Sitting down to a meal isn’t always what we expect and movies like to play with that. Sometimes we’re squirming with discomfort and other times we’re so inspired we’re in the kitchen rustling in the cupboards for something good. Film feasts tell us something about who we are, or could be, or never want to be. Here are a five delicious films for you. Feast your eyes…
To Kill A Mockingbird (1962)
Harper Lee, the author of To Kill A Mockingbird, passed away at 89 on Feb.19, 2016 leaving us her brilliant novel. One of the scenes from that book shows up in the film when Scout invites Walter home for lunch. What he does to his fine roast beef dinner shocks Scout, and being Scout, she says something. Calpurnia, their housekeeper, takes Scout into the kitchen and says it like it is: “That boy is your company. And if he wants to eat up that tablecloth, you let him, you hear? And if you can’t act fit to eat like folks, you can just set here and eat in the kitchen.” Food for thought, you could say.
Babette’s Feast (1987)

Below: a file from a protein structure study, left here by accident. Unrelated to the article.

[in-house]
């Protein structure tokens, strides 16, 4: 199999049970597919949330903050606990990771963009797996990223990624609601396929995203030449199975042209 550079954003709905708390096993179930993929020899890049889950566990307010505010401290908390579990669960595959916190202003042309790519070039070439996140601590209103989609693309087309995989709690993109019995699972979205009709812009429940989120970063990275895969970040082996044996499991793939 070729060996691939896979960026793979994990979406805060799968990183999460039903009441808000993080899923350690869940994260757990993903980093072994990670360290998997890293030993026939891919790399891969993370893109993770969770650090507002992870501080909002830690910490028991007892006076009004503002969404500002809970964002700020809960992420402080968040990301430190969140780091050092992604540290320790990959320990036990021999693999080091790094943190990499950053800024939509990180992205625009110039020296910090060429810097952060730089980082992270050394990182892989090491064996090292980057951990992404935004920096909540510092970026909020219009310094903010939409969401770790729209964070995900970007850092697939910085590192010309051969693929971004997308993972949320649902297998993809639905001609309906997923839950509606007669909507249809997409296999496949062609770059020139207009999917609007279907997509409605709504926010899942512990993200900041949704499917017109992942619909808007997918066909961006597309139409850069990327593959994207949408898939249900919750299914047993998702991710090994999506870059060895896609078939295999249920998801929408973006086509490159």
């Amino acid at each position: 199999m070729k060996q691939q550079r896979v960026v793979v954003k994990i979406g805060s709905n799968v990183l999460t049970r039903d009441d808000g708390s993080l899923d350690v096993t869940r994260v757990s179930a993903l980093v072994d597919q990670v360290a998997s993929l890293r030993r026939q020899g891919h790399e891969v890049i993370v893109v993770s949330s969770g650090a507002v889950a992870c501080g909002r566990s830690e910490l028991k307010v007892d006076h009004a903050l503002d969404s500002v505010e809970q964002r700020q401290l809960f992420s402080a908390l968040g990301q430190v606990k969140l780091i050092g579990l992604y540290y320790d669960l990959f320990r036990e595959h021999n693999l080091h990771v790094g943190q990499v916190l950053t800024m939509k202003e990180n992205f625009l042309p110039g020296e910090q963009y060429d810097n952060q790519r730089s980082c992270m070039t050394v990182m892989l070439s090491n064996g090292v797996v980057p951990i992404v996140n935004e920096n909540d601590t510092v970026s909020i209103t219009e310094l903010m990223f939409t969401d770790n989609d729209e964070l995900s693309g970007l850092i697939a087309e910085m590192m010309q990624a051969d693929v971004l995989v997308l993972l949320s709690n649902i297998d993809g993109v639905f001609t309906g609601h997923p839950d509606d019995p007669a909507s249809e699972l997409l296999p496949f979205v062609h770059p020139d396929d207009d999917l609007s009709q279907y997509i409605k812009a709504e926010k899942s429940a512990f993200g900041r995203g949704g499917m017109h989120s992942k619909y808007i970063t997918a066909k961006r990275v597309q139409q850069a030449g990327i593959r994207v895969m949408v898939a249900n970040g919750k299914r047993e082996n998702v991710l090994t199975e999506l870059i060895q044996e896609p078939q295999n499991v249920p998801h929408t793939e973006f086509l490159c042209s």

If ever there was a film solely devoted to the beauty of preparing and giving a meal, it is Babette’s Feast. The story takes place in an isolated village on a desolate piece of Denmark’s coast where two spinster sisters have hired Babette to be their housekeeper and cook. Unbeknownst to them, Babette is an accomplished French cook and when she wins a large amount of money, she chooses to honour them and the memory of their father with a fabulous feast.
Big Night (1996)
This movie is all about believing, especially believing in the pleasures of the table. Primo and Secondo are brothers recently immigrated to a 50s New York City. In their restaurant, one brother is true to his beloved Italian food but the other is eager to embrace the American version of Italian food and culture. As they struggle, their restaurant struggles until the only thing they can do is have one last Big Night. Everything hangs on this dinner, so you know something has to go comically wrong in the best way.
Lots of passion and laughs and amore with food as the backdrop in Moonstruck. There’s the scene in the Grand Ticino restaurant, the family grocery store, the bakery, or this droll one in the family’s dining room, where the mother tells the old guy her food isn’t for the dogs. Cher (not in this clip) won the Best Actress Oscar for her role in the film (beating out Meryl Streep) but you don’t have to be a fan of Cher’s music to enjoy.
American Beauty (1999)
We don’t recommend this sort of getting together and eating because it looks miserable (we can see why the daughter wants to leave the table), which isn’t a surprise as there’s not one bit of American Beauty that’s funny. But the film does show how intrenched the famliy meal is. And it’s a very good reminder not to throw your food.